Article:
This staff reduction leaves the CONDUSEF in a serious predicament, as it has to carry out the same activities with a much-reduced staff. An example of this is seen in the delay of the CONDUSEF in attending to complaints and in its resolution of controversies between financial institutions and users.

At the end of last year, the government approved a constitutional reform that prohibits public officials from earning more than the Mexican President earns: that is, 108,000 pesos per month. This constitutional reform has caused great upheaval in the country, because senior public officials who were paid more than the President are now paid much less than they once were.

Challenges

Unfortunately, a large part of the Mexican population lacks a financial education, and therefore one of the current challenges for the CONDUSEF is to educate people and create financial awareness on a larger scale. The majority of the Mexican population do not know how to use credit properly, do not have a money-saving culture and do not know what services each banking product offers.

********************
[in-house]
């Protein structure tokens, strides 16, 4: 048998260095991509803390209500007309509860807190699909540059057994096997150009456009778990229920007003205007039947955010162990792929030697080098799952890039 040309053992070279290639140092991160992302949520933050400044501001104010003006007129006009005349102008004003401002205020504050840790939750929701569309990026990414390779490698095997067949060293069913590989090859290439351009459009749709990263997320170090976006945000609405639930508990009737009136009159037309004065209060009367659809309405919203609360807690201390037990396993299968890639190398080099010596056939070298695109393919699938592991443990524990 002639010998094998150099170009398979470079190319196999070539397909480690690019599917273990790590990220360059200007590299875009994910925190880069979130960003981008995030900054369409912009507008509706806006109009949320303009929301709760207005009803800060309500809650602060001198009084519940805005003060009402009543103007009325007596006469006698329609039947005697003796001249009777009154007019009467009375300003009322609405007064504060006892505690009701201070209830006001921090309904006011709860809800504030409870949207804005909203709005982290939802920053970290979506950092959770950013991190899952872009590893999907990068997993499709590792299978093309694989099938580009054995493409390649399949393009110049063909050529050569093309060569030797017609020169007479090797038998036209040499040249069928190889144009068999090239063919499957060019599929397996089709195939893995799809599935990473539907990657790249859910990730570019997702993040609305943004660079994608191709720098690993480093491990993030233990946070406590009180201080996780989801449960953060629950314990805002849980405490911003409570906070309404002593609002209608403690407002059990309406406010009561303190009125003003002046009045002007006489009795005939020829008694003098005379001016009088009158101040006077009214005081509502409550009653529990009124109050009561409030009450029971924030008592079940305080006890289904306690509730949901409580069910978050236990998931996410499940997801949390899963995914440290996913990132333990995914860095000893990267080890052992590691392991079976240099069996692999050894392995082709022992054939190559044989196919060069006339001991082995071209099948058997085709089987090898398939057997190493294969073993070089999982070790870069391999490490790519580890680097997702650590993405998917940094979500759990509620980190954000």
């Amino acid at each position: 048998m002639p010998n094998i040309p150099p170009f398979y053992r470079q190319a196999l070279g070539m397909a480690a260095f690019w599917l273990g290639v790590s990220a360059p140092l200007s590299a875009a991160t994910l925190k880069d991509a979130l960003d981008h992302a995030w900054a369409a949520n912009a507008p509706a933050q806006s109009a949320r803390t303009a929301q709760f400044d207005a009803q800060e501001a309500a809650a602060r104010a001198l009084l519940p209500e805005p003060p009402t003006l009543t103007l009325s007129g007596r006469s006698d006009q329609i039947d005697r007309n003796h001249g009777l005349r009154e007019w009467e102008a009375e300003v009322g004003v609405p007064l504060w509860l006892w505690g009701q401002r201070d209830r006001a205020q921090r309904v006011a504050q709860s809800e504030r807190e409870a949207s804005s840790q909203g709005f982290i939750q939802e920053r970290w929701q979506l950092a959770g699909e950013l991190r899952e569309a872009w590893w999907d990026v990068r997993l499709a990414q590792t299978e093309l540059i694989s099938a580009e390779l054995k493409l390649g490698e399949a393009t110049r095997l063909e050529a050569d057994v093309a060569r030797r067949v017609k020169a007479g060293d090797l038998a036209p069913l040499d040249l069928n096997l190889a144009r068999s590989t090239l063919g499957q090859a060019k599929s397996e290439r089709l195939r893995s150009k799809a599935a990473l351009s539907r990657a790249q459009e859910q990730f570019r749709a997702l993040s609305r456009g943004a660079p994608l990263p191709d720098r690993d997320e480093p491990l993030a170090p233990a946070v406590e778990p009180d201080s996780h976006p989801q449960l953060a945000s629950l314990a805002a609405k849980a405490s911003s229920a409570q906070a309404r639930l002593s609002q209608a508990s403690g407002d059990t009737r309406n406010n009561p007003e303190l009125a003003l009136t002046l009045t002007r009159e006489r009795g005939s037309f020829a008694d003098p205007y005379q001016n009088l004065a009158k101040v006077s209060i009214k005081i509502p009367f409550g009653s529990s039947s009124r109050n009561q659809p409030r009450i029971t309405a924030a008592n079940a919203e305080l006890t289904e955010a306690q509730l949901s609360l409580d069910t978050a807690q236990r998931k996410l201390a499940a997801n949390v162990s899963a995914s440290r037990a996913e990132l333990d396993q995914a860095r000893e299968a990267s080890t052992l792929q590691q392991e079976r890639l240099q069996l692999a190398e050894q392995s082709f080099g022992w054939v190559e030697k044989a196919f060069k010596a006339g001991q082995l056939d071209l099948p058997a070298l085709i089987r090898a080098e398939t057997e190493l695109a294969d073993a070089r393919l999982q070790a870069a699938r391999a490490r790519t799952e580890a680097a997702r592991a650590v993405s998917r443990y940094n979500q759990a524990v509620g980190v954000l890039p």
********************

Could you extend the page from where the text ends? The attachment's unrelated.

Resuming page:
The CONDUSEF is working alongside financial institutions to improve the country’s financial culture. It seeks to keep people updated on new financial services offered in the market, as well as to clarify any doubts about what services each product offers and make certain comparisons between products.

In addition, the CONDUSEF aims to see financial education reach all sectors of the country’s population, and to ensure that the same level of financial education exists in both cities and rural areas so that underprivileged communities in Mexico are not left unprotected.

Another great challenge for the CONDUSEF is improving the time it takes to attend to and respond to complaints. This is a complicated challenge due to the above-mentioned budget and staff cuts. Nevertheless, the CONDUSEF sees this as an area of opportunity, and is seeking to be more efficient in resolving complaints in order to reduce response times and, if necessary, resolve disputes.

Interacting with the regulator